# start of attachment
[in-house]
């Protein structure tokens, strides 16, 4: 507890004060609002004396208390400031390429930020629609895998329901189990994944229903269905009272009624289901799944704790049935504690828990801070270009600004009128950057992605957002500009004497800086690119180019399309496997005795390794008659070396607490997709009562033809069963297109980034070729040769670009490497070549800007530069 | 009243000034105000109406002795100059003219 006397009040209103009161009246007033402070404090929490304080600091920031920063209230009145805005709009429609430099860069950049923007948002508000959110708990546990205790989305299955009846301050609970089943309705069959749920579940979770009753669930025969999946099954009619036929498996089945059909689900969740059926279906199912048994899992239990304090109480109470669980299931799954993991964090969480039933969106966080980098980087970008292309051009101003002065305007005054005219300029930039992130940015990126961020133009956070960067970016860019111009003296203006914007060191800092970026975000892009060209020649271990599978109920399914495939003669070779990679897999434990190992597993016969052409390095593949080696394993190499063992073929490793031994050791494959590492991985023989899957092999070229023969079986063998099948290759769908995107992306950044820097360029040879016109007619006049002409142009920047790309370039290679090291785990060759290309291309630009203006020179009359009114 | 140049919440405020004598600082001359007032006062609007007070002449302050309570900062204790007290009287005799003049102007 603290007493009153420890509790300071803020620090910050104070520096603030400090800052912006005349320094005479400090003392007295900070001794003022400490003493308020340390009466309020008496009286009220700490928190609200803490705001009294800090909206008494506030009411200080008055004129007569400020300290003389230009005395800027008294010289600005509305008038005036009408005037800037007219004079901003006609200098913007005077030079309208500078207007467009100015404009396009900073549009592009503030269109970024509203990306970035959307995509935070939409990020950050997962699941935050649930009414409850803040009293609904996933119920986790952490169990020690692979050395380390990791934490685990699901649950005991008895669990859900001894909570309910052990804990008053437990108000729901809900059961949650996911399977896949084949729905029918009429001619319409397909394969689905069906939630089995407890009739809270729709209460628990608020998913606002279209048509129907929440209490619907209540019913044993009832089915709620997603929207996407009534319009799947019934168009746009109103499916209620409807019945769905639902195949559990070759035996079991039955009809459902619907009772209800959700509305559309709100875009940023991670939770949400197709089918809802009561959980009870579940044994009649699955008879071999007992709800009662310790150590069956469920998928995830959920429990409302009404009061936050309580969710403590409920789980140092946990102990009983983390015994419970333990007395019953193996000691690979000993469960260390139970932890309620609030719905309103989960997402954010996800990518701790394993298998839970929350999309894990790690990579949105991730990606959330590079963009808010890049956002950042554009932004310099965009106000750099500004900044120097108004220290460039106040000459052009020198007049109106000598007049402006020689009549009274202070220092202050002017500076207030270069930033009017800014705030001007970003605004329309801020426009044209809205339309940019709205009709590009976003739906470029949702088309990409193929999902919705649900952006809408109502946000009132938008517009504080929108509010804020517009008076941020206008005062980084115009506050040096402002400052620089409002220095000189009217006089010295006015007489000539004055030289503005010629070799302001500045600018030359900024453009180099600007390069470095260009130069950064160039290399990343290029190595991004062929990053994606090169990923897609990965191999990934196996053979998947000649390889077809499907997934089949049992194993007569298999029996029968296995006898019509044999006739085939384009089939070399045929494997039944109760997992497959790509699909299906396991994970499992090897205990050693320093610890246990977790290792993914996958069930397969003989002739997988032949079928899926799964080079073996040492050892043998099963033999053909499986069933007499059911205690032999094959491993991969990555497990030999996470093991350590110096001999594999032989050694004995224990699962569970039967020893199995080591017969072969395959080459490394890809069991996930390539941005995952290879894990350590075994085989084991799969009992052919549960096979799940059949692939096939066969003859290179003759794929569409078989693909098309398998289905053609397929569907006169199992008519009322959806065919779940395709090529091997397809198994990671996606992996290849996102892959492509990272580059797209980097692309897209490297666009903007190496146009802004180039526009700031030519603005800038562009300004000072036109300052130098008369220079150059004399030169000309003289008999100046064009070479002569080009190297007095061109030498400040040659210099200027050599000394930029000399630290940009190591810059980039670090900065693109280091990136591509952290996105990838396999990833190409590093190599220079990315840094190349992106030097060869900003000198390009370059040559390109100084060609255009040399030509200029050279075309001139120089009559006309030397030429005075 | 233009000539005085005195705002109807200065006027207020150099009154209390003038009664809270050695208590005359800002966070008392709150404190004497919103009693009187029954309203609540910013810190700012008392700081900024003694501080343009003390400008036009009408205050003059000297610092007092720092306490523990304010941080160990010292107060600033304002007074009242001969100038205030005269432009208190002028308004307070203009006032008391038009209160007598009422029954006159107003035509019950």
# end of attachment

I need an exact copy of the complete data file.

[in-house]
């Protein structure tokens, strides 16, 4: 507890004060609002004396208390400031390429930020629609895998329901189990994944229903269905009272009624289901799944704790049935504690828990801070270009600004009128950057992605957002500009004497800086690119180019399309496997005795390794008659070396607490997709009562033809069963297109980034070729040769670009490497070549800007530069 | 009243000034105000109406002795100059003219 006397009040209103009161009246007033402070404090929490304080600091920031920063209230009145805005709009429609430099860069950049923007948002508000959110708990546990205790989305299955009846301050609970089943309705069959749920579940979770009753669930025969999946099954009619036929498996089945059909689900969740059926279906199912048994899992239990304090109480109470669980299931799954993991964090969480039933969106966080980098980087970008292309051009101003002065305007005054005219300029930039992130940015990126961020133009956070960067970016860019111009003296203006914007060191800092970026975000892009060209020649271990599978109920399914495939003669070779990679897999434990190992597993016969052409390095593949080696394993190499063992073929490793031994050791494959590492991985023989899957092999070229023969079986063998099948290759769908995107992306950044820097360029040879016109007619006049002409142009920047790309370039290679090291785990060759290309291309630009203006020179009359009114 | 140049919440405020004598600082001359007032006062609007007070002449302050309570900062204790007290009287005799003049102007 603290007493009153420890509790300071803020620090910050104070520096603030400090800052912006005349320094005479400090003392007295900070001794003022400490003493308020340390009466309020008496009286009220700490928190609200803490705001009294800090909206008494506030009411200080008055004129007569400020300290003389230009005395800027008294010289600005509305008038005036009408005037800037007219004079901003006609200098913007005077030079309208500078207007467009100015404009396009900073549009592009503030269109970024509203990306970035959307995509935070939409990020950050997962699941935050649930009414409850803040009293609904996933119920986790952490169990020690692979050395380390990791934490685990699901649950005991008895669990859900001894909570309910052990804990008053437990108000729901809900059961949650996911399977896949084949729905029918009429001619319409397909394969689905069906939630089995407890009739809270729709209460628990608020998913606002279209048509129907929440209490619907209540019913044993009832089915709620997603929207996407009534319009799947019934168009746009109103499916209620409807019945769905639902195949559990070759035996079991039955009809459902619907009772209800959700509305559309709100875009940023991670939770949400197709089918809802009561959980009870579940044994009649699955008879071999007992709800009662310790150590069956469920998928995830959920429990409302009404009061936050309580969710403590409920789980140092946990102990009983983390015994419970333990007395019953193996000691690979000993469960260390139970932890309620609030719905309103989960997402954010996800990518701790394993298998839970929350999309894990790690990579949105991730990606959330590079963009808010890049956002950042554009932004310099965009106000750099500004900044120097108004220290460039106040000459052009020198007049109106000598007049402006020689009549009274202070220092202050002017500076207030270069930033009017800014705030001007970003605004329309801020426009044209809205339309940019709205009709590009976003739906470029949702088309990409193929999902919705649900952006809408109502946000009132938008517009504080929108509010804020517009008076941020206008005062980084115009506050040096402002400052620089409002220095000189009217006089010295006015007489000539004055030289503005010629070799302001500045600018030359900024453009180099600007390069470095260009130069950064160039290399990343290029190595991004062929990053994606090169990923897609990965191999990934196996053979998947000649390889077809499907997934089949049992194993007569298999029996029968296995006898019509044999006739085939384009089939070399045929494997039944109760997992497959790509699909299906396991994970499992090897205990050693320093610890246990977790290792993914996958069930397969003989002739997988032949079928899926799964080079073996040492050892043998099963033999053909499986069933007499059911205690032999094959491993991969990555497990030999996470093991350590110096001999594999032989050694004995224990699962569970039967020893199995080591017969072969395959080459490394890809069991996930390539941005995952290879894990350590075994085989084991799969009992052919549960096979799940059949692939096939066969003859290179003759794929569409078989693909098309398998289905053609397929569907006169199992008519009322959806065919779940395709090529091997397809198994990671996606992996290849996102892959492509990272580059797209980097692309897209490297666009903007190496146009802004180039526009700031030519603005800038562009300004000072036109300052130098008369220079150059004399030169000309003289008999100046064009070479002569080009190297007095061109030498400040040659210099200027050599000394930029000399630290940009190591810059980039670090900065693109280091990136591509952290996105990838396999990833190409590093190599220079990315840094190349992106030097060869900003000198390009370059040559390109100084060609255009040399030509200029050279075309001139120089009559006309030397030429005075 | 233009000539005085005195705002109807200065006027207020150099009154209390003038009664809270050695208590005359800002966070008392709150404190004497919103009693009187029954309203609540910013810190700012008392700081900024003694501080343009003390400008036009009408205050003059000297610092007092720092306490523990304010941080160990010292107060600033304002007074009242001969100038205030005269432009208190002028308004307070203009006032008391038009209160007598009422029954006159107003035509019950």